3rd prize in this year’s Members’ Competition was won by Clive Eastwood, once of Kent and now of Suffolk, for his poem Doppelgänger.
The ghost wears blue trousers.
Pale blue. And a red pullover;
not scarlet or burgundy
but a considered mid-red.
Her hair is white and she leans
a little to the right
as she scans the shelves
in our small supermarket.
As if there were a pebble in her shoe.
Or as she sailor-walks to the checkout,
handbag slung diagonally
from her sloping shoulder.
Yet she’s only a ghost from behind,
head-on she’s someone else.
And only when
she takes you by surprise
as you’re hurrying to find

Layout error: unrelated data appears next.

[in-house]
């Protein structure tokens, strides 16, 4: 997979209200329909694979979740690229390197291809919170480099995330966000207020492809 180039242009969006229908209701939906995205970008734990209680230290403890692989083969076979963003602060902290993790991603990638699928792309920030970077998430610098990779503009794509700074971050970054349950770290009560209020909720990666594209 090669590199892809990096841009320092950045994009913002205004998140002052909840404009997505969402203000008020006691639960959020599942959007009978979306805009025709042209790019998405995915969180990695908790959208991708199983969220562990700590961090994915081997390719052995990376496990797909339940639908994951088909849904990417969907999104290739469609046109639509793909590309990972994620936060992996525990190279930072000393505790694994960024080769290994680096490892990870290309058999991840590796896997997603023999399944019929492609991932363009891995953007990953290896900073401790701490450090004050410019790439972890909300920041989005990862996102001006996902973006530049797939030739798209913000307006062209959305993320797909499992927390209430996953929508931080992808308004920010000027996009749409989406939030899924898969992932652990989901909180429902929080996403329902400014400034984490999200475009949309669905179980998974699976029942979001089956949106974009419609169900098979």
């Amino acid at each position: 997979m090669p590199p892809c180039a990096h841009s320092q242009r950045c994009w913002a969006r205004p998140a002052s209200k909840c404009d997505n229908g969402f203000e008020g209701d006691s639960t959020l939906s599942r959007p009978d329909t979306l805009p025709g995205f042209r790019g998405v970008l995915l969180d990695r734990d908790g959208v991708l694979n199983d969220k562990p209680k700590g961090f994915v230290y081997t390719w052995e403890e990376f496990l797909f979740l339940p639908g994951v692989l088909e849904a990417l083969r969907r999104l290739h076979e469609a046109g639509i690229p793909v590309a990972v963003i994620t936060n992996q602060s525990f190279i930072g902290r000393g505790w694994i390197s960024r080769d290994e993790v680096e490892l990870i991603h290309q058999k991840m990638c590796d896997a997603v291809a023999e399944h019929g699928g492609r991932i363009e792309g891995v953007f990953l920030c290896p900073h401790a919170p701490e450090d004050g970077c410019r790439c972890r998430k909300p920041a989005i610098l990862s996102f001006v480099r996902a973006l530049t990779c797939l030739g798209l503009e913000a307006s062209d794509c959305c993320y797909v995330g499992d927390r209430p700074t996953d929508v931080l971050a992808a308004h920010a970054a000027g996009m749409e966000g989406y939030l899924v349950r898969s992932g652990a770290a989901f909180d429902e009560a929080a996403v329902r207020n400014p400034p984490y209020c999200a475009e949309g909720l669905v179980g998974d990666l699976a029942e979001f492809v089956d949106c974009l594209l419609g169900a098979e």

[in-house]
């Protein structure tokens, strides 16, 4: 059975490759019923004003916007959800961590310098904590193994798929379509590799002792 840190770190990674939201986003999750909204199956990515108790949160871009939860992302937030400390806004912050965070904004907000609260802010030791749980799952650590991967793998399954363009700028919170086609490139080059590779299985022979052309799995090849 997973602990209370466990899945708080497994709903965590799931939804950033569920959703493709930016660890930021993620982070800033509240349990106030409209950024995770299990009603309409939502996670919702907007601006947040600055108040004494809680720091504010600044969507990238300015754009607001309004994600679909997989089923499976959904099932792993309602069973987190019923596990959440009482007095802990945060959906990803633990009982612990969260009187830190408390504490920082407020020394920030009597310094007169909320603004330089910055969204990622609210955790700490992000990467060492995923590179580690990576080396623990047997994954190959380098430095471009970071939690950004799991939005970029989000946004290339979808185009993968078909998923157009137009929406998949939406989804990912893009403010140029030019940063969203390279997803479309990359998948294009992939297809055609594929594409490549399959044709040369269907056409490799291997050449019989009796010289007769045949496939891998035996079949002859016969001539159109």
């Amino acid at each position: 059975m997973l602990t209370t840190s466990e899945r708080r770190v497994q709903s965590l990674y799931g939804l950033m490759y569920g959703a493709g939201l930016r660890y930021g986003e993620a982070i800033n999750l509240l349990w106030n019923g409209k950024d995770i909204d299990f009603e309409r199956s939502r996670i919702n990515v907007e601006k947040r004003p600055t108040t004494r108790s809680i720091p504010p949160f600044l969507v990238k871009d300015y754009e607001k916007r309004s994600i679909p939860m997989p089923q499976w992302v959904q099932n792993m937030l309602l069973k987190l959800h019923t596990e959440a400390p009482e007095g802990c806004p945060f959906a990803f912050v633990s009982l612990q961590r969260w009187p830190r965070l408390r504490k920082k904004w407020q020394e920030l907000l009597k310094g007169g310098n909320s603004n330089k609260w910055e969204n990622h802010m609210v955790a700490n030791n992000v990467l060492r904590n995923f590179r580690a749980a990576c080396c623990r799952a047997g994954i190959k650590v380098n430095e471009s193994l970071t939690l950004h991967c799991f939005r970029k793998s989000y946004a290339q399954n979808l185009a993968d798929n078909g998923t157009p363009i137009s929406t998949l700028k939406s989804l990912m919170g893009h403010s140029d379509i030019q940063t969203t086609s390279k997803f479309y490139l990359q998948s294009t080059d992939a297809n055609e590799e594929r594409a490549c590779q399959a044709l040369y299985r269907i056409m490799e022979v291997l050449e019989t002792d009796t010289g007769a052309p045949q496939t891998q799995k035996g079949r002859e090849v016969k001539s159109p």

something almost forgotten.
I once rushed outside to meet her
as planned in the market
but of course she wasn’t there.
Nor is she ever in the garden
as we drive towards the house.
Or clattering pots in the kitchen.
Or sitting by the light and at last
handing over the crossword
with only two solutions left to be found.
One response to “Doppelgänger, by Clive Eastwood”
I interpreted this as the grieving process as it led me into the world of the past and where it merges with the reality of today. I enjoyed the descriptive nateur of this and its opening line, which is a hook.